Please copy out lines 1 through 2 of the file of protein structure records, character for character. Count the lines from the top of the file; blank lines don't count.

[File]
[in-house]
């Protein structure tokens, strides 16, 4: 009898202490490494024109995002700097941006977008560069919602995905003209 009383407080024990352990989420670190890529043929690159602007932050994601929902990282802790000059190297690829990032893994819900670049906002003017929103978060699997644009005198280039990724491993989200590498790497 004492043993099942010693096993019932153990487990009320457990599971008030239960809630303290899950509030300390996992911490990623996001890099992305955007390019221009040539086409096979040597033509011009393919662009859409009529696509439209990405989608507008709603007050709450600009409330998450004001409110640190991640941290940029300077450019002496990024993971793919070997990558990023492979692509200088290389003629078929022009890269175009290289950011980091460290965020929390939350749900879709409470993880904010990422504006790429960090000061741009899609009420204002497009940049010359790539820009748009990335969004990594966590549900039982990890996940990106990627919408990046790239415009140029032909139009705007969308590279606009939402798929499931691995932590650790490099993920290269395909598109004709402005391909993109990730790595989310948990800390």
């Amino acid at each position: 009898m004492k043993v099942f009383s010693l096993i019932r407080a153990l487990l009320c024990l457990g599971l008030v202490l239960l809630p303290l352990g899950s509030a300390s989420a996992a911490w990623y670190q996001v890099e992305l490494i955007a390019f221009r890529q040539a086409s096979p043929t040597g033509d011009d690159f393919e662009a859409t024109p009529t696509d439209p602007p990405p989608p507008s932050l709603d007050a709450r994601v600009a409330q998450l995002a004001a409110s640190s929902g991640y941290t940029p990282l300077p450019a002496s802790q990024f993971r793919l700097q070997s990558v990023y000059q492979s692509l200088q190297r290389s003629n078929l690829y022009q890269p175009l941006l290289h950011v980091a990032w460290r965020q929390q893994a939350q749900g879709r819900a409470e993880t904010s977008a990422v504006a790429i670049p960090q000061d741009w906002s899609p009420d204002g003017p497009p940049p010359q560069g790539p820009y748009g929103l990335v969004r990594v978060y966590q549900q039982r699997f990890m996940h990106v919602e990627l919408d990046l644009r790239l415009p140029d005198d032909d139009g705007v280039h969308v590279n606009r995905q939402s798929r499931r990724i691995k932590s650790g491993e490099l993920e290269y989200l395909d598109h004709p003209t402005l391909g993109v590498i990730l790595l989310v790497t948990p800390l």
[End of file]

[in-house]
């Protein structure tokens, strides 16, 4: 009898202490490494024109995002700097941006977008560069919602995905003209 009383407080024990352990989420670190890529043929690159602007932050994601929902990282802790000059190297690829990032893994819900670049906002003017929103978060699997644009005198280039990724491993989200590498790497 004492043993099942010693096993019932153990487990009320457990599971008030239960809630303290899950509030300390996992911490990623996001890099992305955007390019221009040539086409096979040597033509011009393919662009859409009529696509439209990405989608507008709603007050709450600009409330998450004001409110640190991640941290940029300077450019002496990024993971793919070997990558990023492979692509200088290389003629078929022009890269175009290289950011980091460290965020929390939350749900879709409470993880904010990422504006790429960090000061741009899609009420204002497009940049010359790539820009748009990335969004990594966590549900039982990890996940990106990627919408990046790239415009140029032909139009705007969308590279606009939402798929499931691995932590650790490099993920290269395909598109004709402005391909993109990730790595989310948990800390």